Crossan would never say the gospels are “only” parables about Jesus. He would say something like: “The gospels are parables about Jesus and that’s what makes them so shockingly subversive and provocatively challenging for us today. They humble our prejudicial absolutes. They remind us that Jesus can never be fully trapped by our human imagination. Parables about Jesus delicately provoke us into a stunning paradigm-shift by means of a participatory pedagogy and a collaborative eschaton.” (I have mixed and matched phrases from Crossan here to produce this hypothetical “quotation”.)
But he does say that they are parables about Jesus nonetheless.
This post is part two of a series on Crossan’s 2012 book, The Power of Parable. Part one is here; part three to come.)
The Gospels as Parables
Crossan writes for believers who love to listen to well-educated and sophisticated theologians preach sermons that are introduced with rambling stories and then turn to paradoxical and punning turns of phrase (“It is never just about food. It is always about just food.” “Even if ironic, [parables] are always irenic.”) that are served as spiritual wisdom. He uses imperatives to draw readers into following his line of thought: “Watch now as I turn to . . .” “Think about this . . .” “Look at those words. . . ” “Hear that story against. . .” “Wonder for a moment why . . .”. He strains on every page to make the Bible relevant to the modern Western reader, even if that means leading readers to think of the words and deeds of Jesus through modern ideals and concepts of educational philosophy. Crossan’s Jesus remains the unblemished paragon who lived out his (Crossan’s) highest ideals at all times — “Think, therefore, about this: Does Jesus change his mind or does Matthew change his Jesus?“ (p. 187). Jesus’ God is always Crossan’s nonviolent God who seeks collaborative working relationships with humanity at all times.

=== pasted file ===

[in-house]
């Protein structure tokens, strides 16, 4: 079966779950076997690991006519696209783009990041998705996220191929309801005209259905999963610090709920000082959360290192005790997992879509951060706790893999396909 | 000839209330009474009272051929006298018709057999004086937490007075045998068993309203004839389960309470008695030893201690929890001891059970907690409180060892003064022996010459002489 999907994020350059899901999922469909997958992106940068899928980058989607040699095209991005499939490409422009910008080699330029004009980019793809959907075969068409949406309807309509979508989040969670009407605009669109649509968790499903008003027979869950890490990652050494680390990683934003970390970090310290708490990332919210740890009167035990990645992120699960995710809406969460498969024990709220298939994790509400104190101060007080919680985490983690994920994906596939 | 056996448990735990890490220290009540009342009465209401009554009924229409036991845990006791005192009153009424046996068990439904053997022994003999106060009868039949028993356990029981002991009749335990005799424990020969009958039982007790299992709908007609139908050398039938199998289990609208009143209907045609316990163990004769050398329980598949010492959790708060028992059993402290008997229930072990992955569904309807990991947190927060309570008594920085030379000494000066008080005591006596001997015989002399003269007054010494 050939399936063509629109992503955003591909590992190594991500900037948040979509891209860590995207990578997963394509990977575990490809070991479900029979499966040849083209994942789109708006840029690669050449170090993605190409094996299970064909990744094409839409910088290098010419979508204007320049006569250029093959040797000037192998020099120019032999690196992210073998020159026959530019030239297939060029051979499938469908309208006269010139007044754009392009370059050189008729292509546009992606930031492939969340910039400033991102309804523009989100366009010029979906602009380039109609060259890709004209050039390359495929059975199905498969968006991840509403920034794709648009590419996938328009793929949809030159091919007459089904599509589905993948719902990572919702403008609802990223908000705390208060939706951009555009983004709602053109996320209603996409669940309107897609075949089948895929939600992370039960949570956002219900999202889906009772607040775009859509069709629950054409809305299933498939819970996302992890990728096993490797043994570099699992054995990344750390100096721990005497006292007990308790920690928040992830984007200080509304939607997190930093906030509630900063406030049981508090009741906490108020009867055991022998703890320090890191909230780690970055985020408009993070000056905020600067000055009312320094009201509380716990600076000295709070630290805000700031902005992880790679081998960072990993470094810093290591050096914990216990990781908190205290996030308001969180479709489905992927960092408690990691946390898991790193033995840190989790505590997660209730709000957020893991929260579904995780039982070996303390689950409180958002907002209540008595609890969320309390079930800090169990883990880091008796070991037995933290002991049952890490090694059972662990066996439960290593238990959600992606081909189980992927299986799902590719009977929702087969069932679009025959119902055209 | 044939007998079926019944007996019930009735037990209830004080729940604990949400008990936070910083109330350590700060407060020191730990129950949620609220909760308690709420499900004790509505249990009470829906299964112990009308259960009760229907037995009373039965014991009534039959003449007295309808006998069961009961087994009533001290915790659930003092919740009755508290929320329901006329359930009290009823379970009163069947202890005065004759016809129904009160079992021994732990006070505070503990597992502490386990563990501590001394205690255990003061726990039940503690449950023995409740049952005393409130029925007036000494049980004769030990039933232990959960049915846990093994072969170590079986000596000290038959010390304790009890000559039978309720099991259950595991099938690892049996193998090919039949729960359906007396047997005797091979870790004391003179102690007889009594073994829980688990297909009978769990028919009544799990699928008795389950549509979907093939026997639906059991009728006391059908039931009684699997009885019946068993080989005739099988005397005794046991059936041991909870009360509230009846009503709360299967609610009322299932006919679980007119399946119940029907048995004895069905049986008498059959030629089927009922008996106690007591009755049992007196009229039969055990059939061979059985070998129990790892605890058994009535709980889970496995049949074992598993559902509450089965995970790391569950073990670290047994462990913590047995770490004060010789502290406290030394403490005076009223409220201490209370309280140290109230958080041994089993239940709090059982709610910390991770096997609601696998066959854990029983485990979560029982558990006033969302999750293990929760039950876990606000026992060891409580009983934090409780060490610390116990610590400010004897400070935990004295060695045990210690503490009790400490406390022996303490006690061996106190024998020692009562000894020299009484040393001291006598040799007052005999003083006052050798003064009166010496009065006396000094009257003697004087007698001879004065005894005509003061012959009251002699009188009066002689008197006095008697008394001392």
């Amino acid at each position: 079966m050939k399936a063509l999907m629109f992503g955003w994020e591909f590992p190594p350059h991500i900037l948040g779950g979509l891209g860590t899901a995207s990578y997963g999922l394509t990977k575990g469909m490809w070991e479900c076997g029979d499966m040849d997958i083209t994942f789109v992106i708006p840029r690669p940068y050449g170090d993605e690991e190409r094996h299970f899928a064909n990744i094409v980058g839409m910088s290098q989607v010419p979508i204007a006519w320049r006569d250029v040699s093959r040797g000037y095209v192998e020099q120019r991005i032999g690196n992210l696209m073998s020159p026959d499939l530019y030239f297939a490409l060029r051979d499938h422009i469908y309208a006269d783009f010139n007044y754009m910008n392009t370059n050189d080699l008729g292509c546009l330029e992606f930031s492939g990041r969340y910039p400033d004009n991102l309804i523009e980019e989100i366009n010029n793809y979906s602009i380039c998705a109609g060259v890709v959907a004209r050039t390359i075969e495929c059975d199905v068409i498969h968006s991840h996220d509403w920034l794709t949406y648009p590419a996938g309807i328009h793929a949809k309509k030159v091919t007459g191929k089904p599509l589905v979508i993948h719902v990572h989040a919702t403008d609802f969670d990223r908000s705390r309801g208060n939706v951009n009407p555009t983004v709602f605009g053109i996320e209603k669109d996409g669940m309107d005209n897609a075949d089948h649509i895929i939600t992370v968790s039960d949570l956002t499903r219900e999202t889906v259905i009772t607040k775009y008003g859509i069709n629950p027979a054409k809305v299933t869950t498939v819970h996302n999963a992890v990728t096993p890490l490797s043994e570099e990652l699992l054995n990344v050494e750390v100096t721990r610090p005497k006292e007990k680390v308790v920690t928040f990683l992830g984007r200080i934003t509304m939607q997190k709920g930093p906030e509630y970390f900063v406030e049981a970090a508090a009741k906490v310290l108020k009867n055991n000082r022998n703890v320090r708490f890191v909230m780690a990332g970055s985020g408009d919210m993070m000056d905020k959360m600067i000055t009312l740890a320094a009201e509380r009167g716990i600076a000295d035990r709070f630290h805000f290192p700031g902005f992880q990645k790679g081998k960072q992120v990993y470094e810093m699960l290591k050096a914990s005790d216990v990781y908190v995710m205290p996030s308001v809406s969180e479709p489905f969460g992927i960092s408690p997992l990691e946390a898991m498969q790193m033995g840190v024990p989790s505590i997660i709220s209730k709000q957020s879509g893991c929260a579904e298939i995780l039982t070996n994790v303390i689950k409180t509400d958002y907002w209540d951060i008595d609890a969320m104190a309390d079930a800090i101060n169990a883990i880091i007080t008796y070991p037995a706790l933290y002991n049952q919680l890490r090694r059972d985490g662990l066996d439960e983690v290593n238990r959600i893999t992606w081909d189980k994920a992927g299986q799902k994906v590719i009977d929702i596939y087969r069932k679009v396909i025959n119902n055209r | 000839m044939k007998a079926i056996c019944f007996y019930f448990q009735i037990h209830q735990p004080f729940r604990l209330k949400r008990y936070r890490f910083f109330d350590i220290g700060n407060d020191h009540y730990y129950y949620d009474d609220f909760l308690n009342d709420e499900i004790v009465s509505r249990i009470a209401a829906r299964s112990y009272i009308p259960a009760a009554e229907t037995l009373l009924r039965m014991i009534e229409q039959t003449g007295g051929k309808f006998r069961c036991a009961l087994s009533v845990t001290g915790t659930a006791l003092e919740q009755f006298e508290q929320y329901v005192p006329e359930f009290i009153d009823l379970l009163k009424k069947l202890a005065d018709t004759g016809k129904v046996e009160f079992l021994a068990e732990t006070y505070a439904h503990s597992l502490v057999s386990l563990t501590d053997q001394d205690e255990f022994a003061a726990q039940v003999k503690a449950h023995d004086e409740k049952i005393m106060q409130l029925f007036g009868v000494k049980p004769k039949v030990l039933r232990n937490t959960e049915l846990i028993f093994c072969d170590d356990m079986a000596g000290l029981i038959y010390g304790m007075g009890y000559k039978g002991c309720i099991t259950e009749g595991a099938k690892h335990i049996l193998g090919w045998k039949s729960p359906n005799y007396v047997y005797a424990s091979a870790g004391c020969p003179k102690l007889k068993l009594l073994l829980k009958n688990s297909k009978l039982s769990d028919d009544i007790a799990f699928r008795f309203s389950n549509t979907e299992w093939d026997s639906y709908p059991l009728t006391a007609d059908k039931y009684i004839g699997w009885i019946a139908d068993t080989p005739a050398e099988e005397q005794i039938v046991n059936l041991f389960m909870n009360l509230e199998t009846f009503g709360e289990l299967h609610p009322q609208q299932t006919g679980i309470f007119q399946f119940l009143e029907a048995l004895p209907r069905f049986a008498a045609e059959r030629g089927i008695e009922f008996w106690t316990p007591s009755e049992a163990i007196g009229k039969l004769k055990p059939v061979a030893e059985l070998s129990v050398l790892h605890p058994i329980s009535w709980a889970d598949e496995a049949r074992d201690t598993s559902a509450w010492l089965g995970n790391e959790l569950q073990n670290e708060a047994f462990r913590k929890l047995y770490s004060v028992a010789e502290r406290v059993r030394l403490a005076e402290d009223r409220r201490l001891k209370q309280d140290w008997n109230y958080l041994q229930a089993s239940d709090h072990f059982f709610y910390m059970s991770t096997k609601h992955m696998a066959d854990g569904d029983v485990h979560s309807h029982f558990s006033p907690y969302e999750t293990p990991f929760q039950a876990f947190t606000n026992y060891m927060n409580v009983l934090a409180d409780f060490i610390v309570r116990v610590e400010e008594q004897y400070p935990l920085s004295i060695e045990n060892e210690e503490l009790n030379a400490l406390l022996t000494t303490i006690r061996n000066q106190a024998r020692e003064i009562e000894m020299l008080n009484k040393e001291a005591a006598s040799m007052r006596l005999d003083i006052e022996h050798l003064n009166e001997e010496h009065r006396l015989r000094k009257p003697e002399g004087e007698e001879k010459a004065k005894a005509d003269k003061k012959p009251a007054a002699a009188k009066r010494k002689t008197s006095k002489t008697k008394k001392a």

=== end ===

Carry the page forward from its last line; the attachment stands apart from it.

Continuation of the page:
For Crossan, the gospels are a particular type of parable. They are “Challenge” parables. He means they challenge their hearers to think and act differently. That sounds to me like a preacher injecting modern meaning and relevance into texts for the benefit of his parishioners who are looking for a reason to keep valuing the Bible. So, even though this “Challenge” theme predominates Crossan’s discussion, I will not make it the heart of my summary and will try to focus on his argument that the Gospels are themselves parables — although part of the reason Crossan sees them as parables is bound up in his interest in the theme of “challenge”.